EDEV_505 Week 1_5

I joined this course precisely because I knew (or rather, felt) that my thinking was weak, my research skills were underdeveloped and that I had little experience with creating large-scale intellectual projects. Without knowing exactly, or needing to know, what the final outcome of this training would look like, or how my personal qualities would change after the exposure to this course, I did expect to witness change as a direct result of doing this Ed.D. I expected that change to be visible in two ways through two types of curricula: training would produce better academic skills (hence the discussions on critical thinking, how to evaluate evidence, understanding organisational structures and missions and so on); and somehow the experience of this course would effect in me some qualitative attitudinal change that led me to approach life’s expediencies in a more ‘doctoral’ manner. Textual presentations are necessarily linear, but you and I and the students in this cohort are able to comprehend the non-linearity of simultaneous, overlapping and at times conflicting tensions during the processes of education. Humans can be trained and experience education at the same time as enact personal growth during training.

There is an old Chinese story of a man called Lim. He was a lowly peasant who wanted to understand the Buddha’s meaning. His supervisor asked Lim to sweep the leaves off the floor of the entrance to the temple. As soon as Lim did this, the wind came in and upset the leaves. He was made to redo the sweeping. He did, and the wind again destroyed his efforts. This cycle repeated many times and Lim became angry at the supervisor. But Lim was made to continue. Reluctantly, he did as he was told, then suddenly, Lim realised the meaning of impermanence. With this realisation, it is said, Lim became enlightened.

This first week has seen many posts between us. I think that this is good because there are so many issues that deserve a good discussion. And I agree with your implicit statement that discussion should only focus on the disagreements for productive purposes. I’d like to finish with another difference that could be informative in our continuing cleaving of values.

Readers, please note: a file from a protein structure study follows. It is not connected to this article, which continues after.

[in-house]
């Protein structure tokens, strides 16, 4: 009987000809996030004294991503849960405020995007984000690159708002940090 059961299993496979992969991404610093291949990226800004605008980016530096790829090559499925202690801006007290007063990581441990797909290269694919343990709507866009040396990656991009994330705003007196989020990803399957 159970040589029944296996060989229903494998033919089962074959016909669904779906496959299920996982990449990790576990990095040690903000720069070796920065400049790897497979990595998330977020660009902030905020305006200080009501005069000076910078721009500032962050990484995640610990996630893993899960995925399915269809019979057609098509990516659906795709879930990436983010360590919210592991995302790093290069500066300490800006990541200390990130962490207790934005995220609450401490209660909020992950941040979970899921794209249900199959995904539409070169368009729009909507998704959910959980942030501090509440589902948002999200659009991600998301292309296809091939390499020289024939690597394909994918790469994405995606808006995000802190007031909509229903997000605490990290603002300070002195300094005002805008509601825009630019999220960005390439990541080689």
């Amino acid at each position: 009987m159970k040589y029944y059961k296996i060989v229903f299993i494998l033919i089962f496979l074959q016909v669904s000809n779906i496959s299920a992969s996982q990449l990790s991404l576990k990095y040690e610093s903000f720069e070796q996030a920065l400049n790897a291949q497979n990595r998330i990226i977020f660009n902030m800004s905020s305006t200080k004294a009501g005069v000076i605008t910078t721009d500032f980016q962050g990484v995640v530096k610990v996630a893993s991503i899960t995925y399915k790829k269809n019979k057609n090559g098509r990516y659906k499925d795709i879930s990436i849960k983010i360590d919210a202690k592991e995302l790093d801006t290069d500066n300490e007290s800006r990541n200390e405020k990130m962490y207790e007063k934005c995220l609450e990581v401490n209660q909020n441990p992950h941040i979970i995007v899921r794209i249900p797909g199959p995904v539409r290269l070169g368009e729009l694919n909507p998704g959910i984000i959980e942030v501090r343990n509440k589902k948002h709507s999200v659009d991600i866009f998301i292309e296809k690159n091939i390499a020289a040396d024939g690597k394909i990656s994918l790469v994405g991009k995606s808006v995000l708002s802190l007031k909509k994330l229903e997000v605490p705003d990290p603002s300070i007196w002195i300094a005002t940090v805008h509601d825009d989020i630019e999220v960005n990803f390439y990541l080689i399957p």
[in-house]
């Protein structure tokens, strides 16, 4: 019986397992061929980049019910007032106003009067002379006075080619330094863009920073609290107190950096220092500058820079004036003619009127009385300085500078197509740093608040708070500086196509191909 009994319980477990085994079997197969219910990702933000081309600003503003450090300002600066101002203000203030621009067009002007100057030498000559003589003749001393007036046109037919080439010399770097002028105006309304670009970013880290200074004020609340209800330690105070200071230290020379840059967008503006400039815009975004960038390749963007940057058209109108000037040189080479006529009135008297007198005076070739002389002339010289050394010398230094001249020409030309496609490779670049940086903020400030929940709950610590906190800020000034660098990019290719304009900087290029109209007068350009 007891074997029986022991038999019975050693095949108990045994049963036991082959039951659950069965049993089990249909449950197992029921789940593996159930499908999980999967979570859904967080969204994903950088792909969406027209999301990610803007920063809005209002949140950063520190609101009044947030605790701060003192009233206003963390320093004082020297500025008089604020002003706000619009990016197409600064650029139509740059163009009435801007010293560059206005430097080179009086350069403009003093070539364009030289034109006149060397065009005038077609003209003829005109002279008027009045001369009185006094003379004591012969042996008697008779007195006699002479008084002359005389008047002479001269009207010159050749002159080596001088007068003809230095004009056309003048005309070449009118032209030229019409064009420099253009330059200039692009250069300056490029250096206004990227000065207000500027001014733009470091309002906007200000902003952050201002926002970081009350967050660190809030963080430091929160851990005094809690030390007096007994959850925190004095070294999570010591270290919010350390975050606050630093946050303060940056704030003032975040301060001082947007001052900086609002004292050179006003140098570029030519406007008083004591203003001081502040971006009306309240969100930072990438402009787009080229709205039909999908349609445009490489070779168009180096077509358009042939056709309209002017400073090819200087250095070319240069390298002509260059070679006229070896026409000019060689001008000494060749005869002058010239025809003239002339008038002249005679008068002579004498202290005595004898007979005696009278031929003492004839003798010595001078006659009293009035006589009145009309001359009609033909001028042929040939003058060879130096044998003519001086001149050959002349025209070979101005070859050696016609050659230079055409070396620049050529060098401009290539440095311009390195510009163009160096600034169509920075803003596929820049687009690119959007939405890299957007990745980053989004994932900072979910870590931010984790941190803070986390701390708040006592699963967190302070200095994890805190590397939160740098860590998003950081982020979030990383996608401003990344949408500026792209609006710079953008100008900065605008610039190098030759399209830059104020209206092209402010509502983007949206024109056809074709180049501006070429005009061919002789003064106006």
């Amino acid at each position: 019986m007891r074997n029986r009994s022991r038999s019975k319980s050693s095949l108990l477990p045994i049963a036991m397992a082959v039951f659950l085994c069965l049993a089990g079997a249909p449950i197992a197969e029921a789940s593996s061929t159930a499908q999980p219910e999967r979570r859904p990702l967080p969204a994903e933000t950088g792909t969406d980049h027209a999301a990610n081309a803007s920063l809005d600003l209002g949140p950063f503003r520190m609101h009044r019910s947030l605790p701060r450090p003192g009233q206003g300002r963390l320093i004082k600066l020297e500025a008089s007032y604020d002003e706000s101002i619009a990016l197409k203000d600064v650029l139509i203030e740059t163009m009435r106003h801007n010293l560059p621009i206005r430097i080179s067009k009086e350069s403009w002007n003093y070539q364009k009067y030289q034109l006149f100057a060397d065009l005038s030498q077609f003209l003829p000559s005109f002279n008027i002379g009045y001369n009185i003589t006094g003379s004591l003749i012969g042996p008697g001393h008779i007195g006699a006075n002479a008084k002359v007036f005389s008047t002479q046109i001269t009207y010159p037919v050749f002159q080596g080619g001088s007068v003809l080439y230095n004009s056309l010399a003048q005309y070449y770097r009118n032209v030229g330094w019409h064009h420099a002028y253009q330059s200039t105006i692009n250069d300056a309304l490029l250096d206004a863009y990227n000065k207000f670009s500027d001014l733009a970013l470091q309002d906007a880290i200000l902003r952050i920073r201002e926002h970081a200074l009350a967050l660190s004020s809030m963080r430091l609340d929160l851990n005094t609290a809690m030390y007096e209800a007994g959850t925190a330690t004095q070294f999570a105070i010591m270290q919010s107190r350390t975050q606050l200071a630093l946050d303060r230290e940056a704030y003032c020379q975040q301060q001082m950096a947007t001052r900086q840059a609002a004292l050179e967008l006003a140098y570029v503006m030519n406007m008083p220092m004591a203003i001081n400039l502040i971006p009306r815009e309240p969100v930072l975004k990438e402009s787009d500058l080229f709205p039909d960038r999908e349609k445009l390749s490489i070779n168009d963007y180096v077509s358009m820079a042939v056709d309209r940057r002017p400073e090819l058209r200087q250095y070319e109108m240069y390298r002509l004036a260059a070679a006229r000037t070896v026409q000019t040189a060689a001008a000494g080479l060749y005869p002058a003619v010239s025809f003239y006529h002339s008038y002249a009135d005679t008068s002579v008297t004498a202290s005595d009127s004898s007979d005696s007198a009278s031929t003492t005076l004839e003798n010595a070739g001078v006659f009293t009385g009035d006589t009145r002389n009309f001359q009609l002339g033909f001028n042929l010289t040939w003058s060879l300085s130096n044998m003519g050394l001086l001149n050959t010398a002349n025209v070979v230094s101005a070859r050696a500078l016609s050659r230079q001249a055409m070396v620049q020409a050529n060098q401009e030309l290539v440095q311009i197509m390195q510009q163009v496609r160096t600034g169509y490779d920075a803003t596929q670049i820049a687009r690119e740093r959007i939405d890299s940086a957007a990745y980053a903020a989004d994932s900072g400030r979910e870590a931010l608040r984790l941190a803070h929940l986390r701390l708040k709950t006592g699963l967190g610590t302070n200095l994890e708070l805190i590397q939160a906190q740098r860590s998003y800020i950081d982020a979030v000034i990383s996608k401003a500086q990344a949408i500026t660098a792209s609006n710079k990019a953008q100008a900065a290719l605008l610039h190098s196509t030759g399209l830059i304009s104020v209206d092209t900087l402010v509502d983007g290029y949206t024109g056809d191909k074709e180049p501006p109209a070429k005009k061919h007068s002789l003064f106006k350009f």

Deductive reasoning as an epistemic base has been shown to be incomplete; the action of collecting evidence that forms the basis for the deduction is itself a value-laden activity (Moses, J. & Knutsen, 2007). Conversely, inductive reasoning is hazardous because it is based on a limited understanding of the totality of possibility (Moses, J. & Knutsen, 2007). Pierce offered a method of pragmatically overcoming these extreme positions through his abductive reasoning (Rolfe, 1997, but Moses & Knutsen call this “retroduction”, p. 179). This is the iterative process of applying and testing conclusions against premises until a satisfactory solution is found in light of what is pragmatically most likely in that situation. For some, abduction is acceptable; for others, it is not (Rolfe, 1997). Likewise, deduction and induction have their proponents and opponents. This understanding helps separate an author’s sense of value regarding evidence-based or pure theorising, and leads to the epistemic questions of what to value and why and the role of intuition and other epistemic methods when appraising evidence or theory.

Personally, I cannot read works like Morgan’s “Images of Organization” (1997), or Nonaka and Takeuchi’s “The Knowledge-Creating Company” (1995), or many other business theory works without crying out “More evidence, please!!!” However, I do appreciate the role of theorising and the need for imagination.


Morgan, G. (1997). Images of organization. Thousand Oaks: Sage Publications.

Moses, J. & Knutsen, T. (2007). A constructivist philosophy of science. In Ways of knowing: Competing methodologies in social and political research (pp. 165–196).

Nonaka, I., & Takeuchi, H. (1995). The Knowledge-Creating Company: How Japanese Companies Create the Dynamics of Innovation. Oxford: Oxford University Press.

Rolfe, G. (1997). Science, abduction and the fuzzy nurse: an exploration of expertise. Journal of Advanced Nursing, 25(5), 1070–1075. doi:10.1046/j.1365-2648.1997.19970251070.x


About theCaledonian

Scot living in north Japan teaching at a private university.
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